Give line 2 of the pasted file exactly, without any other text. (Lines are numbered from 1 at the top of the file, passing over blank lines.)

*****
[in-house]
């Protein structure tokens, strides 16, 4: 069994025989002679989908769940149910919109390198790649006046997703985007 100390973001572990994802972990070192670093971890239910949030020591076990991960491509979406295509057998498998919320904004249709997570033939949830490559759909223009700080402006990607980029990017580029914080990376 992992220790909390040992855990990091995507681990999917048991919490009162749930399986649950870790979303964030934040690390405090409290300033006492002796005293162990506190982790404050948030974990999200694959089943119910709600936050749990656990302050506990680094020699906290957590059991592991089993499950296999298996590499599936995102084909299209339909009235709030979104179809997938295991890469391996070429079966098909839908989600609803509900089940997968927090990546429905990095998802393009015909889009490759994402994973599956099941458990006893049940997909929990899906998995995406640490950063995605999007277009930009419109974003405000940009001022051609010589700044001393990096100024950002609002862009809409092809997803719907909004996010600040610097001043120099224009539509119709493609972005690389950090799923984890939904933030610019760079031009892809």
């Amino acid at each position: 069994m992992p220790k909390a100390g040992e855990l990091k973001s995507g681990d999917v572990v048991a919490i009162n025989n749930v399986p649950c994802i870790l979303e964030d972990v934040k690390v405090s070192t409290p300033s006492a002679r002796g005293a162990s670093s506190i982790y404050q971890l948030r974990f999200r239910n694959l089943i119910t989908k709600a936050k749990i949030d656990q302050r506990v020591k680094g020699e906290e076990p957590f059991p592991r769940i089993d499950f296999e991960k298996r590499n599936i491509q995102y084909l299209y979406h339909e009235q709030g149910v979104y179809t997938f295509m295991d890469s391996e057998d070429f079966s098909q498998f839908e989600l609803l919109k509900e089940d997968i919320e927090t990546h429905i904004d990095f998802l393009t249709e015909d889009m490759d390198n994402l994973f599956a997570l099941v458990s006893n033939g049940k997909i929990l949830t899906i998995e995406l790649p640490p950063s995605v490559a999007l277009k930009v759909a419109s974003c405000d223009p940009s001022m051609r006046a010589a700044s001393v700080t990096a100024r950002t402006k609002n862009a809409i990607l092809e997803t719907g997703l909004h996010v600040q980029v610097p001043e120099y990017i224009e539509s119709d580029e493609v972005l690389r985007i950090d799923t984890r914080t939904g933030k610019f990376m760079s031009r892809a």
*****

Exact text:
């Protein structure tokens, strides 16, 4: 069994025989002679989908769940149910919109390198790649006046997703985007 100390973001572990994802972990070192670093971890239910949030020591076990991960491509979406295509057998498998919320904004249709997570033939949830490559759909223009700080402006990607980029990017580029914080990376 992992220790909390040992855990990091995507681990999917048991919490009162749930399986649950870790979303964030934040690390405090409290300033006492002796005293162990506190982790404050948030974990999200694959089943119910709600936050749990656990302050506990680094020699906290957590059991592991089993499950296999298996590499599936995102084909299209339909009235709030979104179809997938295991890469391996070429079966098909839908989600609803509900089940997968927090990546429905990095998802393009015909889009490759994402994973599956099941458990006893049940997909929990899906998995995406640490950063995605999007277009930009419109974003405000940009001022051609010589700044001393990096100024950002609002862009809409092809997803719907909004996010600040610097001043120099224009539509119709493609972005690389950090799923984890939904933030610019760079031009892809």